Financial Associated Press, Shanghai, March 25 (edited by Huang Junzhi)The U.S. Financial Stability Oversight Committee (FSOC) said after a meeting on Friday that the overall financial system remained sound despite pressure on individual banks, in a bid to reassure savers and investors unnerved by recent bank failures.
That morning, U.S. Treasury Secretary Janet Yellen urgently summoned the heads of major U.S. financial regulators for a closed-door meeting that was not scheduled in advance. FSOC is led by the Ministry of Finance and is responsible for identifying unstable factors in the financial system, regulating market discipline, and responding to potential risks. The members of this institution include the chairman of the Federal Reserve and the Federal Deposit Insurance Corporation (FDIC).
In a statement after the meeting, the Treasury Department said: “The committee discussed the current state of the banking industry and noted that despite pressures on some institutions, the U.S. banking system remains strong and resilient. The committee also discussed Efforts to monitor financial developments.”
Investor confidence in some lenders has been waning despite policymakers from Washington to Frankfurt to Zurich declaring banks are well capitalized. California-based First Republic Bank lost almost half its market value this week, while shares of Deutsche Bank AG tumbled as much as 15% on Friday, the biggest drop since the pandemic hit in March 2020.
On the other hand, the latest data from the Federal Reserve on Friday also showed that regional and community banks lost $120 billion in deposits in the week ended March 15, while the 25 largest banks added deposits on a seasonally adjusted basis. $67 billion. Also, total industry deposits of $17.5 trillion were the lowest since September 2021.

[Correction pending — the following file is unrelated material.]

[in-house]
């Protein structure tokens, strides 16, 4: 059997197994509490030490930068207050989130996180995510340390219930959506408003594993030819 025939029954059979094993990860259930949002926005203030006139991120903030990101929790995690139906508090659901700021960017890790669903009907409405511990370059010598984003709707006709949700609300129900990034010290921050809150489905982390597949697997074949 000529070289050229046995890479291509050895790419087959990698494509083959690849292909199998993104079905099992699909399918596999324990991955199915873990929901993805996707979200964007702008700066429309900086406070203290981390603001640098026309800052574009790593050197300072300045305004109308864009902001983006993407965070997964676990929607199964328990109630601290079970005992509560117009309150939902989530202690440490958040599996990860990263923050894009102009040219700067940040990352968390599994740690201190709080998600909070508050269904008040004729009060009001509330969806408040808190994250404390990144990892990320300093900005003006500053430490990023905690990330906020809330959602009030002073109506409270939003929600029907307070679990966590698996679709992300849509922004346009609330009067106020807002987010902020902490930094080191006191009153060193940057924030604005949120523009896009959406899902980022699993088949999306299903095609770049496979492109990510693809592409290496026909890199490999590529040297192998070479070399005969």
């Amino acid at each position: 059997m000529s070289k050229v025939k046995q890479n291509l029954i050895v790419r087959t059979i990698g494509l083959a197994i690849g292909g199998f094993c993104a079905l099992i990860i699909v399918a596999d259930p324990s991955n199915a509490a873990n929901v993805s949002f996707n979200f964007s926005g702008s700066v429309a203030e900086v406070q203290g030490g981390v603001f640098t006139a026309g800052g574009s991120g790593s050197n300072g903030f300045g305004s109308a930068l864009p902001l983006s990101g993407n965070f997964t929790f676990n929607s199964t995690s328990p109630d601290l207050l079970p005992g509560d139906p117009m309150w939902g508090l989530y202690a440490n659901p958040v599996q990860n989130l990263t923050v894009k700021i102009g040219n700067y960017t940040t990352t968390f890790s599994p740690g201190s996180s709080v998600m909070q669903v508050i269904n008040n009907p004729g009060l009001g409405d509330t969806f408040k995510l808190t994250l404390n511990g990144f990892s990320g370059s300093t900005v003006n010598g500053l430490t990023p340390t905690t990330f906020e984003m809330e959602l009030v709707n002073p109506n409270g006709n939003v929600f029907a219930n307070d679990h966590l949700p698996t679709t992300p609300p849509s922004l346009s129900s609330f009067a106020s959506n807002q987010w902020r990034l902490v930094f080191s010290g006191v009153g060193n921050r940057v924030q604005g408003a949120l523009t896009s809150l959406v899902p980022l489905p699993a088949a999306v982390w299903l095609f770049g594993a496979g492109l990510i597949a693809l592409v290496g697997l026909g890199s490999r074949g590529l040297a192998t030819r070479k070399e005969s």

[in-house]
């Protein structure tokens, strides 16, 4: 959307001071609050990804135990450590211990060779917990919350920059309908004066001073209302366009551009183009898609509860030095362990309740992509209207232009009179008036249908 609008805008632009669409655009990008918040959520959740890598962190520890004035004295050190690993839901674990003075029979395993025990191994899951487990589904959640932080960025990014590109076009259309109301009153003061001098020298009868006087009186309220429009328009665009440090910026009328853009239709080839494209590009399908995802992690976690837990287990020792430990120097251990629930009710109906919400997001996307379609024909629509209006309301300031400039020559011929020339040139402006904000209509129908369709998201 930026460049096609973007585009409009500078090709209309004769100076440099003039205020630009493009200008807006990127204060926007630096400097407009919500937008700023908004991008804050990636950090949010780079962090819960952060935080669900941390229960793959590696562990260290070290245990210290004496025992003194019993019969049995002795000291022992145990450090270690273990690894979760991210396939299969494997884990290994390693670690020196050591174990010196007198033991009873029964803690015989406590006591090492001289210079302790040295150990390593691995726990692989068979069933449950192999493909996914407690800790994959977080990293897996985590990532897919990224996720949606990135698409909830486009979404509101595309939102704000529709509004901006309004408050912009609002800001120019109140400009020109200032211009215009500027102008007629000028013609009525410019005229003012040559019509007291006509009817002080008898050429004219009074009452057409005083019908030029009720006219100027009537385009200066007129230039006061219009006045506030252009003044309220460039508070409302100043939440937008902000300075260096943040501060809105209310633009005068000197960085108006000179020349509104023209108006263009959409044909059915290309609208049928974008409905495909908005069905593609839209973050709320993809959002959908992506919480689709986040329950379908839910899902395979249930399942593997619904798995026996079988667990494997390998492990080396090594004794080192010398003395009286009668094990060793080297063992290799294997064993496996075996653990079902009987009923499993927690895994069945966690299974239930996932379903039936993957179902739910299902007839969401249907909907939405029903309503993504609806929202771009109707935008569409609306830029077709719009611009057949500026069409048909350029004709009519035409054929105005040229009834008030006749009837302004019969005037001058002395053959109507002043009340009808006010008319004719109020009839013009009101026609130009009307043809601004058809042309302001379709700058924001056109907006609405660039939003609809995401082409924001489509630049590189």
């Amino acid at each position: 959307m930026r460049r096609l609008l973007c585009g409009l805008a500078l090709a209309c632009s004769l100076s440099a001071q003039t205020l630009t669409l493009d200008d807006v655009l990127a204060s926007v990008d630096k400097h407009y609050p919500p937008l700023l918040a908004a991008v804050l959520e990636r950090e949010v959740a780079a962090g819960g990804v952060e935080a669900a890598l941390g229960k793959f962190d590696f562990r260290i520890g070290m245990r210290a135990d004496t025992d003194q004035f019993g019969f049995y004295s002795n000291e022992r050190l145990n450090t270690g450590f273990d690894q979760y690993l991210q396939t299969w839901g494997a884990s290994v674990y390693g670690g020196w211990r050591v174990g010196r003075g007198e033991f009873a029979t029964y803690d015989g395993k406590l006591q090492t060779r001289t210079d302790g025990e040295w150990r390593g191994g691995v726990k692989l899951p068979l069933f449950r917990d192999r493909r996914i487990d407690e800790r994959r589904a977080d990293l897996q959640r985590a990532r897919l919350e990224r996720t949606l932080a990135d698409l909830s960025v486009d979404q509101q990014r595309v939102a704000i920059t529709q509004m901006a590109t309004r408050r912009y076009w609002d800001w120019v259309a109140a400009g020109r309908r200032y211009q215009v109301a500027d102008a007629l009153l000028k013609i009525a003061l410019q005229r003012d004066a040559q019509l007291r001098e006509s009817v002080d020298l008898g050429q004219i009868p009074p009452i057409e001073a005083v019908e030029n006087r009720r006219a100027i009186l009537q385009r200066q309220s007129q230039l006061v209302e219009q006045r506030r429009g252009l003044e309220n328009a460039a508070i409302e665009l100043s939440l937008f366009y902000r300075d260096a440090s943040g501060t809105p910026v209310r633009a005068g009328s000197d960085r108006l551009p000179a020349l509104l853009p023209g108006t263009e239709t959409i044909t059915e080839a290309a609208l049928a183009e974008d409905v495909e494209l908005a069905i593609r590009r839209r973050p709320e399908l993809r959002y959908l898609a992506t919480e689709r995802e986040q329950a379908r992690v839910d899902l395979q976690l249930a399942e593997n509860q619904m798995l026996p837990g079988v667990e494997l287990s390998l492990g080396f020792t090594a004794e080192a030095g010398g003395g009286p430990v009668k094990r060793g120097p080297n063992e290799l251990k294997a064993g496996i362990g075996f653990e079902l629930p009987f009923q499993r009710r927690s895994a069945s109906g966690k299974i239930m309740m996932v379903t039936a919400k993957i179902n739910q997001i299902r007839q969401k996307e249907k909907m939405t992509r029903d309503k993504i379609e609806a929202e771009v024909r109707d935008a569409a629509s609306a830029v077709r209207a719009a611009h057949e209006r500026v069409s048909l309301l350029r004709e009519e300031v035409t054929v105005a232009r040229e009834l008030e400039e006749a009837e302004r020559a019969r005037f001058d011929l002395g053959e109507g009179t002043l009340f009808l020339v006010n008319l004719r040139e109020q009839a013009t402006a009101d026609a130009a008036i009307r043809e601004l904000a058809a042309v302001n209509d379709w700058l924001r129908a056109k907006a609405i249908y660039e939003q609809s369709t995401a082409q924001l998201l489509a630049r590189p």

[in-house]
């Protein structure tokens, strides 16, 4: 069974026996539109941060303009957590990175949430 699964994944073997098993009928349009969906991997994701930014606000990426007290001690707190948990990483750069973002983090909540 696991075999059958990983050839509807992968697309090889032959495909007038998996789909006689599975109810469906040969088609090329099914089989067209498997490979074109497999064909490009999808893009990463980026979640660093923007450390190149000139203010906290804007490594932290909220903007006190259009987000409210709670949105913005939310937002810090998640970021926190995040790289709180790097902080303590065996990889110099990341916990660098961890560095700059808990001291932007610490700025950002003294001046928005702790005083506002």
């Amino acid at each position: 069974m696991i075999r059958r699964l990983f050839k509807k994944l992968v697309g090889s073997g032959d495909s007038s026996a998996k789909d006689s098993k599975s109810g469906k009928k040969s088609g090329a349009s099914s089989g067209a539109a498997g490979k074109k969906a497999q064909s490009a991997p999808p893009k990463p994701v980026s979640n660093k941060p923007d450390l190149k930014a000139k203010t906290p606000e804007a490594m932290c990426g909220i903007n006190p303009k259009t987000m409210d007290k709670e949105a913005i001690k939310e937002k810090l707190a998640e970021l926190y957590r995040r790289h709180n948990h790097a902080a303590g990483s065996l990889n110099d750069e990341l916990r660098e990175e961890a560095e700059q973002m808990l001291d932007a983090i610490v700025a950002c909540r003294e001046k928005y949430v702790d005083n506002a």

In fact, since the Silicon Valley Bank (SVB) explosion and the banking crisis intensified, FSOC has faced more and more public opinion and pressure. They are demanding more clarity on whether they are willing to guarantee uninsured bank deposits.
Meanwhile, politicians have also demanded more information on what regulators are discussing. Top Republicans on the House Financial Services Committee on Thursday asked FSOC for details of a March 12 meeting when Yellen and her peers gathered to discuss a series of measures in the wake of SVB’s collapse.
Investors have also struggled to decipher information on the issue. But obviously, FSOC’s statement did not meet the requirements of the outside world. Former Treasury Secretary Lawrence Summers had earlier on Friday urged the FSOC to commit to backing uninsured deposits at any bank that fails over the next year.
“When it comes to protecting against bank runs, it’s better to go too far than to do too little,” he added.